Comments on a couple of preceding posts have raised two important questions: what is spiritual maturity and who is to judge?
As to the second question, God, of course, is the only true judge, but that does not keep us from making our own provisional judgments, even when we claim otherwise. That leaves us with two challenges. The first is to be forthright about the provisional and often prejudiced nature of the judgments we are going to make anyway. The second is to do what we can to more clearly understand the idea of spiritual maturity and the signs that might point to it.
At the outset I want to erase from the board the phrase ‘spiritual but not religious’. For the purpose of this discussion, spirituality has to be understood as a quality of the Christian faith reflecting one’s relationship with God as informed by the life, teaching, death and resurrection of Jesus Christ, and inspired by the Holy Spirit. Other religions have their own ideas about what spirituality is, and a great many persons are certain that they are quite spiritual without having a clear idea of what that means. None of that counts for the purpose of this discussion.
Given that, I’d like to first tackle the question of maturity, or more particularly psychological maturity. To do that I’d like to borrow from the noted mid-twentieth century psychiatrist Will Menninger. He suggested that we could best understand maturity as an ability to: recognize and deal with reality; accommodate change with relative ease: be free of excessive symptoms of tension and anxiety; be giving; relate to others in mutually satisfactory ways; and be life long learners. I’m willing to go with that as a rough outline of maturity, and hope you will too.
Turning to what the spiritual content of maturity might be, I look to Paul and his words of counsel to the churches in Rome:
I appeal to you therefore, brothers and sisters, by the mercies of God, to present your bodies as a living sacrifice, holy and acceptable to God, which is your spiritual worship. Do not be conformed to this world, but be transformed by the renewing of your minds, so that you may discern what is the will of God—what is good and acceptable and perfect.
For by the grace given to me I say to everyone among you not to think of yourself more highly than you ought to think, but to think with sober judgment, each according to the measure of faith that God has assigned. For as in one body we have many members, and not all the members have the same function, so we, who are many, are one body in Christ, and individually we are members one of another. We have gifts that differ according to the grace given to us: prophecy, in proportion to faith; ministry, in ministering; the teacher, in teaching; the exhorter, in exhortation; the giver, in generosity; the leader, in diligence; the compassionate, in cheerfulness.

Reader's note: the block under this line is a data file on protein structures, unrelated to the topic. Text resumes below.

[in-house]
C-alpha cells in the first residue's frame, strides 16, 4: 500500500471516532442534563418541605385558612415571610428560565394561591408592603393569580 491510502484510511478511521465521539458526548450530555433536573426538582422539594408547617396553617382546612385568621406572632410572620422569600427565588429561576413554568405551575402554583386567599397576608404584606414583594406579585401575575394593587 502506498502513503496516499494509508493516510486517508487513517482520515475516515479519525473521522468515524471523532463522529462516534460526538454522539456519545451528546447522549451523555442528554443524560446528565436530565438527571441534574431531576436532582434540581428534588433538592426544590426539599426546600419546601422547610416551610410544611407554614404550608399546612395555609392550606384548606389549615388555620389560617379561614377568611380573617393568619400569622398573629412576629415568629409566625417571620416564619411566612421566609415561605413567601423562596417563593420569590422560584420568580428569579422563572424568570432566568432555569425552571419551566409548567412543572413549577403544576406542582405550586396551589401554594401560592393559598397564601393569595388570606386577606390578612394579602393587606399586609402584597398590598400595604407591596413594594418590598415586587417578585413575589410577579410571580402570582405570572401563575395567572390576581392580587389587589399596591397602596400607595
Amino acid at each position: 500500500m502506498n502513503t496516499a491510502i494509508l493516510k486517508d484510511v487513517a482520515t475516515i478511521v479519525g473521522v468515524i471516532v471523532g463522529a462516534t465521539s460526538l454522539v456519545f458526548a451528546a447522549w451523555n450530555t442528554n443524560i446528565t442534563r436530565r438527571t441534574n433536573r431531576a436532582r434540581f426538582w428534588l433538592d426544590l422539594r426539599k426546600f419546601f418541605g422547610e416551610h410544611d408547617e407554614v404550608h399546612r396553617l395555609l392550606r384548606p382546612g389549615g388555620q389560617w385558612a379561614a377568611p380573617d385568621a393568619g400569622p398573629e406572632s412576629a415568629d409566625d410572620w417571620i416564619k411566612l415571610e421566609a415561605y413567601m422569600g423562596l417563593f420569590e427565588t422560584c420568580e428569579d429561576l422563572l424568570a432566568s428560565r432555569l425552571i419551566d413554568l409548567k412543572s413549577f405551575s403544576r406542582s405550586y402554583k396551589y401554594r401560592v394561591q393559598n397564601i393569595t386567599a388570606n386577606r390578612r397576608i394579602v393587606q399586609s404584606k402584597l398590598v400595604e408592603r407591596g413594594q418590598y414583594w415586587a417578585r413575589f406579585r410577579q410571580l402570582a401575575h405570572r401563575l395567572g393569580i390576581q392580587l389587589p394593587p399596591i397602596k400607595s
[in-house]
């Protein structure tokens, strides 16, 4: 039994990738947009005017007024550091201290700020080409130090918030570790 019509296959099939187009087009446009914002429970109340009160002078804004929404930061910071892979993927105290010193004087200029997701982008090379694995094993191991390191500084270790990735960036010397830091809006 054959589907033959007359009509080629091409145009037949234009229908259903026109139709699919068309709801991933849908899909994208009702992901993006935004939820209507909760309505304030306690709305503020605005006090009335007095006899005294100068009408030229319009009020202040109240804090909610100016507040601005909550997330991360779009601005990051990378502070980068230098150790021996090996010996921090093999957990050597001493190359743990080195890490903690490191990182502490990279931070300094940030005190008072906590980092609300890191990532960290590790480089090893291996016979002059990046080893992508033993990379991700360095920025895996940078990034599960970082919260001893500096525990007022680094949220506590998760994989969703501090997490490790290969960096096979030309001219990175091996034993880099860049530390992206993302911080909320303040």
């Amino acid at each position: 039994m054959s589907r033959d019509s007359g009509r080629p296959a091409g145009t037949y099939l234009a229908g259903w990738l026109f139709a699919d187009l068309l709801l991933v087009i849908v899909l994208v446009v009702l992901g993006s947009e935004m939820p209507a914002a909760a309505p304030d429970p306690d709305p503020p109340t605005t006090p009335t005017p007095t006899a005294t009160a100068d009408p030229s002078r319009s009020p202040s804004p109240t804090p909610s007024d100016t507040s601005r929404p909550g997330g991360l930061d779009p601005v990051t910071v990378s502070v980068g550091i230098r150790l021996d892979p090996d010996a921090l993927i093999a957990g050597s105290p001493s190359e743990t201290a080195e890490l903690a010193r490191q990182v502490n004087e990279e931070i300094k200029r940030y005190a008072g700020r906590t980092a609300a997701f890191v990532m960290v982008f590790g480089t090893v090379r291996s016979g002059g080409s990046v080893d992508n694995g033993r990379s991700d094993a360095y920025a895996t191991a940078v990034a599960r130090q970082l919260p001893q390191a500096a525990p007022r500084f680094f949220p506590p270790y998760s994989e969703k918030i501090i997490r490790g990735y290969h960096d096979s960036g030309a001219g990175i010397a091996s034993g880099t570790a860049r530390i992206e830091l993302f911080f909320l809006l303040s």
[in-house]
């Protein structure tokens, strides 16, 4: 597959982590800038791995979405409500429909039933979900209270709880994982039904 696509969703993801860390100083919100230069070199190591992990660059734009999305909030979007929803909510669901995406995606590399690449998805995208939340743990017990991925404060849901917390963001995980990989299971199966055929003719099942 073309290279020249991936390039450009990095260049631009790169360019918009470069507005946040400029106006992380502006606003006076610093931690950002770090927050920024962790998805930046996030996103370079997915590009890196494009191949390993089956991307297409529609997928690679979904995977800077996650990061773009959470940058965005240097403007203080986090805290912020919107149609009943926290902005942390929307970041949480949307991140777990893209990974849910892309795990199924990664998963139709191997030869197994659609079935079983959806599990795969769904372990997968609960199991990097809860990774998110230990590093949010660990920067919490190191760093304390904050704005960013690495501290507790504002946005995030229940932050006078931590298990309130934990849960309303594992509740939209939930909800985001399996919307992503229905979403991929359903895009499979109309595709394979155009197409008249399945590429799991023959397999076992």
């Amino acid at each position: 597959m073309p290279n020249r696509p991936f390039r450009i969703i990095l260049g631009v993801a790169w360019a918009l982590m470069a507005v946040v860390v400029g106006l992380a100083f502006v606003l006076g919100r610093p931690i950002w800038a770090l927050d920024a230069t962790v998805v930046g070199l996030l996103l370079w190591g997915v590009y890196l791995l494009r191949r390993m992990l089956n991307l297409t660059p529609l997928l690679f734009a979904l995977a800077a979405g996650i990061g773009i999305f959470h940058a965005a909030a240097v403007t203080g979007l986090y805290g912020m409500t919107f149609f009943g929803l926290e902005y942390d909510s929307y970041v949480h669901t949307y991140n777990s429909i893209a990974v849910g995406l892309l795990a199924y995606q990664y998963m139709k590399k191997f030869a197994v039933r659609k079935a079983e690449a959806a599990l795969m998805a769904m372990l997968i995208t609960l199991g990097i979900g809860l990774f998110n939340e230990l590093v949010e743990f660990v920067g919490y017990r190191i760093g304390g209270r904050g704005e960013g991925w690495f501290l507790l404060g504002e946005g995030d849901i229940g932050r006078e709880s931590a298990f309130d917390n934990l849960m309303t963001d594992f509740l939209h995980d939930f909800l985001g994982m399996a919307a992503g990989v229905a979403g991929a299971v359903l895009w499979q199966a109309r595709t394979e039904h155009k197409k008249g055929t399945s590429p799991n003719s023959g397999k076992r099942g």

Let love be genuine; hate what is evil, hold fast to what is good; love one another with mutual affection; outdo one another in showing honor. Do not lag in zeal, be ardent in spirit, serve the Lord. Rejoice in hope, be patient in suffering, persevere in prayer. Contribute to the needs of the saints; extend hospitality to strangers.
Bless those who persecute you; bless and do not curse them. Rejoice with those who rejoice, weep with those who weep. Live in harmony with one another; do not be haughty, but associate with the lowly; do not claim to be wiser than you are. Do not repay anyone evil for evil, but take thought for what is noble in the sight of all. If it is possible, so far as it depends on you, live peaceably with all. Beloved, never avenge yourselves, but leave room for the wrath of God; for it is written, “Vengeance is mine, I will repay, says the Lord.” No, “if your enemies are hungry, feed them; if they are thirsty, give them something to drink; for by doing this you will heap burning coals on their heads.” Do not be overcome by evil, but overcome evil with good. (Rom. 12)
I don’t think any of this comes easy, and again Paul, I believe speaking for himself, had something to say about what he had to go through to gain it:
Therefore, since we are justified by faith, we have peace with God through our Lord Jesus Christ, through whom we have obtained access to this grace in which we stand; and we boast in our hope of sharing the glory of God. And not only that, but we also boast in our sufferings, knowing that suffering produces endurance, and endurance produces character, and character produces hope, and hope does not disappoint us, because God’s love has been poured into our hearts through the Holy Spirit that has been given to us. (Rom. 5.1 ff)
I have learned to be content with whatever I have. I know what it is to have little, and I know what it is to have plenty. In any and all circumstances I have learned the secret of being well-fed and of going hungry, of having plenty and of being in need. I can do all things through him who strengthens me. (Phil. 4.11 ff)
That ought to be enough to get a conversation going on spiritual saturity.